The Mavs' Odom Odor & Moving That No. 1 Pick
Before the start of the 2011-12 season, the Dallas Mavericks gave up a first-round pick to the Lakers for Lamar Odom.
It seemed a viable idea at the time; Odom was a perennial Sixth Man of the Year guy and it actually represented the franchise's devotion to trying to win because he didn't come cheap.
Odom was, of course, a disaster of historic proportions. ... and continues to be so, even two years after his departure. The reason that Odom is the "gift that keeps on giving" in a bad sense has to do with the future No. 1 pick the Mavs gave to the Lakers to get him. It was "top-20 protected" meaning, basically, if the Mavs were bad enough to have a top-20 pick in the draft, the Mavs would keep the pick, and replace it with the next year's pick (again top-20 protected), a process to continue until 2018 if necessary.
But if Dallas is good enough to be a top-10 team? Then the pick gets sent and the obligation is over.
While this "protection" has the plus of allowing Dallas to delay sending it until the team has a really good year with a less-valuable draft pick, also allowing them to keep their picks while they improve, there's been a hidden downside - Odom's "gift that keeps on giving." As long as that pick is still "owed," the arrangement handicaps the Mavs front office in hindering their ability to include a future No. 1 pick in a trade.
And teams offering desirable talent - the kind of trade the Mavs would want to do - covet picks.
In fact, the Mavs' ability to trade a future No. 1 pick has been not just handicapped, but made virtually impossible, due to the NBA's Stepien Rule as applied to the pick still owed from the Odom trade.The rule is that a team can't be without a No. 1 pick (theirs, or another team's) for two consecutive future drafts. And because they don't have any future No. 1 picks owed them from other teams, this effectively requires the Mavs to hold onto their No. 1 picks for the years before and after the pick is going to OKC (which has acquired that future Dallas pick from Houston, who got it from LA).
While that sounds like it's only a minor obstacle, the fact that the pick-to-OKC is now a 2014 pick which MIGHT later get moved to a 2015 pick, which then MIGHT get later moved to a 2016 pick, and so on (through 2018), means that until OKC actually gets that pick, the Mavs cannot do a trade leaving them without a No. 1 pick in each of the draft years before and after ALL of those possibilities.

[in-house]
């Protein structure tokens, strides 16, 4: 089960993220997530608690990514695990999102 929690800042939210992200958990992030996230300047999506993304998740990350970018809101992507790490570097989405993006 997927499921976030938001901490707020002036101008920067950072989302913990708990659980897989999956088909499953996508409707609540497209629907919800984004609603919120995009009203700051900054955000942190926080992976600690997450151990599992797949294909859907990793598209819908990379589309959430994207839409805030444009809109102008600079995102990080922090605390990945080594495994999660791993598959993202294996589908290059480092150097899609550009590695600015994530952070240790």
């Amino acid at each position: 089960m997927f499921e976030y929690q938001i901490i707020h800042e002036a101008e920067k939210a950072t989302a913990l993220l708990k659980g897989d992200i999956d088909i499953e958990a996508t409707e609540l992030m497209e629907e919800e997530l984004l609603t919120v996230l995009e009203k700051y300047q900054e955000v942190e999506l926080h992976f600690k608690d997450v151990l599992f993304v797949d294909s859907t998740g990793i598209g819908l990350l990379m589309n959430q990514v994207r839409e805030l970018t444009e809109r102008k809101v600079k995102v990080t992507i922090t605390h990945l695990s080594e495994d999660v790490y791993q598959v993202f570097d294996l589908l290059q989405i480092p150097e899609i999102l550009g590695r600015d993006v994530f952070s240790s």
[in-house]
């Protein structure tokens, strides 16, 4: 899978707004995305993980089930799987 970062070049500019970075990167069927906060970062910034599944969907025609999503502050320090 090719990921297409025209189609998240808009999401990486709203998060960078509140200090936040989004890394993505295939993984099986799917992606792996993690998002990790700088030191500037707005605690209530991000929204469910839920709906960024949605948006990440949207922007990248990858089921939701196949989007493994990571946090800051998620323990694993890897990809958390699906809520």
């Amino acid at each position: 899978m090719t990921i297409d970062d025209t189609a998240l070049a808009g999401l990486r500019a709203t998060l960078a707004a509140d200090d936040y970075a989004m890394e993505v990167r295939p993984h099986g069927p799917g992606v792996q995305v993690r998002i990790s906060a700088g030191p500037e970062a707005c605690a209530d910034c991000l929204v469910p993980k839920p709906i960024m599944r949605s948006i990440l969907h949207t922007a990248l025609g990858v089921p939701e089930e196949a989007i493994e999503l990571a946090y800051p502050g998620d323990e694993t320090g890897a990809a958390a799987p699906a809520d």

In other words, the Mavs will remain in that sort of limbo until a season in which they are good enough to be a top-10 team or 2020. Whichever comes first.
Meaning ... the Mavs arranged to be hamstrung like this quite possibly all the way until 2020.
The Mavs want to unload themselves of this burden immediately. So while the Wednesday game might not matter in terms of finishing sixth, seventh or eighth (and of course, Dallas is in the playoffs in some form) it does matter in terms of this conveyed pick.
If Mavs win their last game, the pick will go to OKC, no matter what else happens, because that will make Dallas a 50-win team, and three of the clubs that have been complicating the top-10 look - the Grizzlies, Raptors and Bulls, in particular -- can at best win 49 each.
We're betting Dirk wants to play on Wednesday no matter what. (And in fact he practiced Monday with no carryover from the ankle he tweaked on Saturday. ... and then was a centerpiece of the team photo, as shown above by Stevallica.) We're betting Monta wants to play so he can register a full 82-game participation. (And this afternoon he's been named Western Conference Player of the Week.) We're betting Carlisle wants to win on Wednesday ... within certain boundaries.
We're allowed some room for sarcasm here, given the way Dallas has failed with No. 1 picks, so here goes: be careful what you wish for because ... well, the last time the Mavs made a "major" trade with a first-rounder, look what the heck they did with it!
But Wednesday night can be a positive night in many ways. For Dirk and Monta, for Carlisle and the on-court fellas ... And most of all, for a Mavs front office that needs the win.
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